Definition - What does ExpressCard mean?
An ExpressCard is a proprietary printed circuit board that is inserted into a slot to provide additional features to a computer system by way of a computer bus, which transfers information between the peripheral device and the computer's internal hardware.
The ExpressCard is the successor of the PC Card, which was originally designed for laptop computer storage expansion but was also used in early digital single-lens reflex cameras and as plug-in components that contained devices like network adapters, solid state drives, hard disks, sound cards and modems.
The ExpressCard supports multimedia, basic network and wireless communications, as well as additional memory and security features.
Techopedia explains ExpressCard
An ExpressCard contains electronic circuitry and connectors that allows a module to be connected using technical standard requirements. The current ExpressCard standard is sustained by the USB Implementers Forum (USB-IF).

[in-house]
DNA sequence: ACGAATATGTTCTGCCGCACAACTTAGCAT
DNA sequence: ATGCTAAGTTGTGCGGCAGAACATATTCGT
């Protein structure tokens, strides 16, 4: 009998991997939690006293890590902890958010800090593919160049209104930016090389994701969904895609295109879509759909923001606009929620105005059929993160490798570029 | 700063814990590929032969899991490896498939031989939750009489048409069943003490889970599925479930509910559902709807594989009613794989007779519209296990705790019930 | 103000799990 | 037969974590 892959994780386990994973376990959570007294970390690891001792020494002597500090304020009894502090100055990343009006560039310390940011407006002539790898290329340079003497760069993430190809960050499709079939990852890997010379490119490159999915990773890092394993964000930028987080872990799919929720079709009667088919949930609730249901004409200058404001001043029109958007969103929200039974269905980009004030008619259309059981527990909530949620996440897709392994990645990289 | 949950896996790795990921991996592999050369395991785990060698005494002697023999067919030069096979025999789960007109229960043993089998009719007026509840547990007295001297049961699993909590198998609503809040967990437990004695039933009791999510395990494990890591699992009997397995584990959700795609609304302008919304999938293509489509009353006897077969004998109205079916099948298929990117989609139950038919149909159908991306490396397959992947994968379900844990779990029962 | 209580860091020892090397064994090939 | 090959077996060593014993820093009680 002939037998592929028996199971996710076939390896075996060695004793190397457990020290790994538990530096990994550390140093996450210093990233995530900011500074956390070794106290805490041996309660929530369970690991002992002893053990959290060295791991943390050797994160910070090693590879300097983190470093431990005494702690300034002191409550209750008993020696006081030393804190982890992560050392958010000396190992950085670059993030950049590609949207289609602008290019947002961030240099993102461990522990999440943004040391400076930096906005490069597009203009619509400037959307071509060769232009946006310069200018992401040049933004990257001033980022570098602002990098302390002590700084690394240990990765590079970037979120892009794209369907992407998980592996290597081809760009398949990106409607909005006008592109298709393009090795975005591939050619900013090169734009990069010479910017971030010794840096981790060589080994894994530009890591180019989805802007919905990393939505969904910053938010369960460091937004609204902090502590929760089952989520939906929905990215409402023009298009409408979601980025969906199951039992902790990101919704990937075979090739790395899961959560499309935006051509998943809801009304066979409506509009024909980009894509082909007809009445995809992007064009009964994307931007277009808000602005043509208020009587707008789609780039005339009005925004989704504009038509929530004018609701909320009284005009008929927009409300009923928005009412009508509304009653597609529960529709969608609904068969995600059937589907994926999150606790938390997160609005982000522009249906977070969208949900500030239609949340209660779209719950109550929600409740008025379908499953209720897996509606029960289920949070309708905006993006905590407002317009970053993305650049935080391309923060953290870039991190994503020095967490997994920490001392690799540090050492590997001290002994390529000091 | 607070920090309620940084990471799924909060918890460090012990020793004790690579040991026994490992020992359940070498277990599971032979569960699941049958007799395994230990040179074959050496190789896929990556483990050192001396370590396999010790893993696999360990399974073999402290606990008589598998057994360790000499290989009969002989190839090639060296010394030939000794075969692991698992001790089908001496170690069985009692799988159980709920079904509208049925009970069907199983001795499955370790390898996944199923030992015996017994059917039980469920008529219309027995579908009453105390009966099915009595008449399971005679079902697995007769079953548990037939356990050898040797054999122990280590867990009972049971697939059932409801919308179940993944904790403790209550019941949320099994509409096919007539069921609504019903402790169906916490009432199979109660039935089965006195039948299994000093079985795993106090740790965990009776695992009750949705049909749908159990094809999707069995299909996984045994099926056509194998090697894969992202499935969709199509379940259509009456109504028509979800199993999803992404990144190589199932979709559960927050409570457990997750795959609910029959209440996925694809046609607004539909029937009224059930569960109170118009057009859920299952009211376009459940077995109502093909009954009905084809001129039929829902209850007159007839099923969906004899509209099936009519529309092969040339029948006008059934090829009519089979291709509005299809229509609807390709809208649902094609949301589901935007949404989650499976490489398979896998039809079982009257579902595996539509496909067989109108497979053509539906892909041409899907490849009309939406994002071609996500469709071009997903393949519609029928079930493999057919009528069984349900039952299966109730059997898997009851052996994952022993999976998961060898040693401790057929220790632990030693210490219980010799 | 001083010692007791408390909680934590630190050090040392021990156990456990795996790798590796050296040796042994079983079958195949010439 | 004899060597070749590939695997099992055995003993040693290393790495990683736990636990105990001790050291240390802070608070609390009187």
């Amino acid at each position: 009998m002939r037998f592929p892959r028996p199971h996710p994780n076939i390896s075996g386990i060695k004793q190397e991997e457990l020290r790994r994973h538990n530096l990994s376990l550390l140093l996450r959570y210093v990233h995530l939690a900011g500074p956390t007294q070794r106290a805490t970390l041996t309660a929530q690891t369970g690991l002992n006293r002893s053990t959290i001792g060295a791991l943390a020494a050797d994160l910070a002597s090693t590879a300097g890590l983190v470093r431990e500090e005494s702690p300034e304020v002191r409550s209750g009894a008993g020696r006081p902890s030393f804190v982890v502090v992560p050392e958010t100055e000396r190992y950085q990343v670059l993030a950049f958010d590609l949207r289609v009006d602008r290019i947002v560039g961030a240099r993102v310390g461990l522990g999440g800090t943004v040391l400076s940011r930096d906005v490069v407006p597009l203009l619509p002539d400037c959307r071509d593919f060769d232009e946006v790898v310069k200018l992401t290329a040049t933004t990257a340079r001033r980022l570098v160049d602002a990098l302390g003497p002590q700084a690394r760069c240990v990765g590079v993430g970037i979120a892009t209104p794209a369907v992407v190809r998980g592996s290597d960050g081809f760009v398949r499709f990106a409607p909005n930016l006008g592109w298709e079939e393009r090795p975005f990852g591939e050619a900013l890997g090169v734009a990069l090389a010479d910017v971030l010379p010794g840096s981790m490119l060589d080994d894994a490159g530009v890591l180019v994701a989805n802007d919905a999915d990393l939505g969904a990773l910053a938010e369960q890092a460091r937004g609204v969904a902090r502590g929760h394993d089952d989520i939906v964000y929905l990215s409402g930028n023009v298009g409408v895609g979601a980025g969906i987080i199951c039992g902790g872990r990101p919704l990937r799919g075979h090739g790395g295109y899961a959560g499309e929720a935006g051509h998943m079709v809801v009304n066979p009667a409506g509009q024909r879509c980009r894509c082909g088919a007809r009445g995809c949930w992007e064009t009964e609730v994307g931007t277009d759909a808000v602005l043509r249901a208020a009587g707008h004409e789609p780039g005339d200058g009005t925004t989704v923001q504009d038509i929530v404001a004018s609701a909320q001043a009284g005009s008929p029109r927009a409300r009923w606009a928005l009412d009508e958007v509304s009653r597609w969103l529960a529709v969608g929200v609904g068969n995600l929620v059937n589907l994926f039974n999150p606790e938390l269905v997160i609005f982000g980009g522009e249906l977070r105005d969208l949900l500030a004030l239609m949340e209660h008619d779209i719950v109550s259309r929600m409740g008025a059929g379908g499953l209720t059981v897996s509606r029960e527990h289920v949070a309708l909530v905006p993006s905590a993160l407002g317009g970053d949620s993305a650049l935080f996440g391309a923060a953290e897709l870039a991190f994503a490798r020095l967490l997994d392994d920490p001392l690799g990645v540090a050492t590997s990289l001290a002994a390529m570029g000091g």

There are two form factors standards: ExpressCard/34 and ExpressCard/54. The 34 mm slot is used only for 34 mm cards, while the 54 mm slot can use the 34 mm and 54 mm cards.
The ExpressCard is not compatible with older versions of the 16-bit PC Card slot, but an adapter can be used to connect an ExpressCard/34 card to a 32-bit CardBus slot.
There are various devices that can be plugged into a computer using the ExpressCard such as:
- USB 2.0
- Sound cards
- Solid-state drives
- Television tuner cards
- FireWire 800 (1394B)
- Graphics cards such as PCI Express
- USB 3.0 just with ExpressCard 2.0
- Wireless network interface cards
- Connect cards or mobile broadband modems
- Serial advanced technology attachments
- Ethernet that has a data transfer rate of 1 Gbps
- Common access card readers issued as identification for active-duty military personnel
The ExpressCard supports several hosts such as USB 2.0, PCI Express and SuperSpeed USB using just the ExpressCard 2.0. Additionally, it is hot-pluggable, so the system will not be interrupted while adding the device. Prior to the ExpressCard and the PC Card, a computer's case had to be opened in order to add hardware. In addition, new hardware had to be configured and a driver for the hardware had to be installed.
Compared to the 32-bit CardBus, the ExpressCard has a lot more bandwidth because of its direct connection to the system bus. The CardBus uses only the PCI interface and has a bandwidth of 1.06 Gbps, while the ExpressCard has a throughput of 2.0 Gbps through the USB 2.0 and 2.5 Gbps using PCI Express. The newest version is the ExpressCard 2.0, which is said to have up to 5 Gbps bandwidth and is backward-compatible with previous compliant products.